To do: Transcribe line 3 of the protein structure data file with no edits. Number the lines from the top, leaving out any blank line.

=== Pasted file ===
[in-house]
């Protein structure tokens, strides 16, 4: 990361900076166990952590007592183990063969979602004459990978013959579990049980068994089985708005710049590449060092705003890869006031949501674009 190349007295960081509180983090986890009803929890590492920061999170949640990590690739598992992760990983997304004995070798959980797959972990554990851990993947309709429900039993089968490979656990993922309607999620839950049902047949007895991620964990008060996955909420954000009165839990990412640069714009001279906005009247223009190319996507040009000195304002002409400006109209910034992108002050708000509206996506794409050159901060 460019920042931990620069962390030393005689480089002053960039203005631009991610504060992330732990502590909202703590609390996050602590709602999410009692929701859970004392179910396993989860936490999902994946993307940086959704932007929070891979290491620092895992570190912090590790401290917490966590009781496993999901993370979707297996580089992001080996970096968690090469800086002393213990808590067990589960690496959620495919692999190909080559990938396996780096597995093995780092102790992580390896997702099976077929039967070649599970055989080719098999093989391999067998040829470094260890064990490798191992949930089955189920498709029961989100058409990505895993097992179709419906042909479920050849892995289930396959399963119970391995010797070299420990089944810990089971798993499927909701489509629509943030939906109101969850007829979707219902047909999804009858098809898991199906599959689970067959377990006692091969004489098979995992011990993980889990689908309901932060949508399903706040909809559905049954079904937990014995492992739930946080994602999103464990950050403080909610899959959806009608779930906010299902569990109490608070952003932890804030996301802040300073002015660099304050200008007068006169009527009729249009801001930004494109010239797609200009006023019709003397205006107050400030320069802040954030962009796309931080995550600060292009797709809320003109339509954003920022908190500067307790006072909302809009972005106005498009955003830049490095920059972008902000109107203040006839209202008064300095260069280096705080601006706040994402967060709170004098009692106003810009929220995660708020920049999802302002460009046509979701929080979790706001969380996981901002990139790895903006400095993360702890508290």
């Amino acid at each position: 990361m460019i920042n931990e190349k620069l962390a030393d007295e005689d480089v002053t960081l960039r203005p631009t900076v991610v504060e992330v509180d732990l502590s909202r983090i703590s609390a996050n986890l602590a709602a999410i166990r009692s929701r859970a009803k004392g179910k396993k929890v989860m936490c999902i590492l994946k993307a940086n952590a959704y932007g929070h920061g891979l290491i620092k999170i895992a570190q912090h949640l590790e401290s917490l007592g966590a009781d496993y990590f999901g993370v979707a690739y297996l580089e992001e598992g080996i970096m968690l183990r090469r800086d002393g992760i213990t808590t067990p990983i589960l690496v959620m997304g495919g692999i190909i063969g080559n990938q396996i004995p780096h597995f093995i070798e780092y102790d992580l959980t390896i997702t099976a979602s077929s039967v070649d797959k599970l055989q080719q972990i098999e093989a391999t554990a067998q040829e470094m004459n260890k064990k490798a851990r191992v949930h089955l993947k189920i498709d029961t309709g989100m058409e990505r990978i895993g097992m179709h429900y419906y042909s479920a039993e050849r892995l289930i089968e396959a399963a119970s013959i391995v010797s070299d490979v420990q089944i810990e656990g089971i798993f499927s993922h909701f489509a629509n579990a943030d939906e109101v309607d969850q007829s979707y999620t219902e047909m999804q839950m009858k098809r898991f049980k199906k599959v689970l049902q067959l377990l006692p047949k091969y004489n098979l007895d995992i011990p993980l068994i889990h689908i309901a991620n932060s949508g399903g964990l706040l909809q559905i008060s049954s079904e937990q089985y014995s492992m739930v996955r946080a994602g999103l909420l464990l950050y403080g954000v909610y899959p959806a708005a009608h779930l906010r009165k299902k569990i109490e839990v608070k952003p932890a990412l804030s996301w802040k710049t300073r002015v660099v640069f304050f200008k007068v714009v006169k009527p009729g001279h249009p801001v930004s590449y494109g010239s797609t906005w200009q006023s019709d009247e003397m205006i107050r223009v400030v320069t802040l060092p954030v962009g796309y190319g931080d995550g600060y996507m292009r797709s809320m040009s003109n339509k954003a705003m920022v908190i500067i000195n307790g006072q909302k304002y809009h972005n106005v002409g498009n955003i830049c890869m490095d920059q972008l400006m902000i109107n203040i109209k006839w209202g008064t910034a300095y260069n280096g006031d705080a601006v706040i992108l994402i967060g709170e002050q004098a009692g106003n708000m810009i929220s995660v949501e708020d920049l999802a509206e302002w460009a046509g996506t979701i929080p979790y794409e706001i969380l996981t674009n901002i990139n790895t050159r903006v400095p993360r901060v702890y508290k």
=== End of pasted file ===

């Amino acid at each position: 990361m460019i920042n931990e190349k620069l962390a030393d007295e005689d480089v002053t960081l960039r203005p631009t900076v991610v504060e992330v509180d732990l502590s909202r983090i703590s609390a996050n986890l602590a709602a999410i166990r009692s929701r859970a009803k004392g179910k396993k929890v989860m936490c999902i590492l994946k993307a940086n952590a959704y932007g929070h920061g891979l290491i620092k999170i895992a570190q912090h949640l590790e401290s917490l007592g966590a009781d496993y990590f999901g993370v979707a690739y297996l580089e992001e598992g080996i970096m968690l183990r090469r800086d002393g992760i213990t808590t067990p990983i589960l690496v959620m997304g495919g692999i190909i063969g080559n990938q396996i004995p780096h597995f093995i070798e780092y102790d992580l959980t390896i997702t099976a979602s077929s039967v070649d797959k599970l055989q080719q972990i098999e093989a391999t554990a067998q040829e470094m004459n260890k064990k490798a851990r191992v949930h089955l993947k189920i498709d029961t309709g989100m058409e990505r990978i895993g097992m179709h429900y419906y042909s479920a039993e050849r892995l289930i089968e396959a399963a119970s013959i391995v010797s070299d490979v420990q089944i810990e656990g089971i798993f499927s993922h909701f489509a629509n579990a943030d939906e109101v309607d969850q007829s979707y999620t219902e047909m999804q839950m009858k098809r898991f049980k199906k599959v689970l049902q067959l377990l006692p047949k091969y004489n098979l007895d995992i011990p993980l068994i889990h689908i309901a991620n932060s949508g399903g964990l706040l909809q559905i008060s049954s079904e937990q089985y014995s492992m739930v996955r946080a994602g999103l909420l464990l950050y403080g954000v909610y899959p959806a708005a009608h779930l906010r009165k299902k569990i109490e839990v608070k952003p932890a990412l804030s996301w802040k710049t300073r002015v660099v640069f304050f200008k007068v714009v006169k009527p009729g001279h249009p801001v930004s590449y494109g010239s797609t906005w200009q006023s019709d009247e003397m205006i107050r223009v400030v320069t802040l060092p954030v962009g796309y190319g931080d995550g600060y996507m292009r797709s809320m040009s003109n339509k954003a705003m920022v908190i500067i000195n307790g006072q909302k304002y809009h972005n106005v002409g498009n955003i830049c890869m490095d920059q972008l400006m902000i109107n203040i109209k006839w209202g008064t910034a300095y260069n280096g006031d705080a601006v706040i992108l994402i967060g709170e002050q004098a009692g106003n708000m810009i929220s995660v949501e708020d920049l999802a509206e302002w460009a046509g996506t979701i929080p979790y794409e706001i969380l996981t674009n901002i990139n790895t050159r903006v400095p993360r901060v702890y508290k």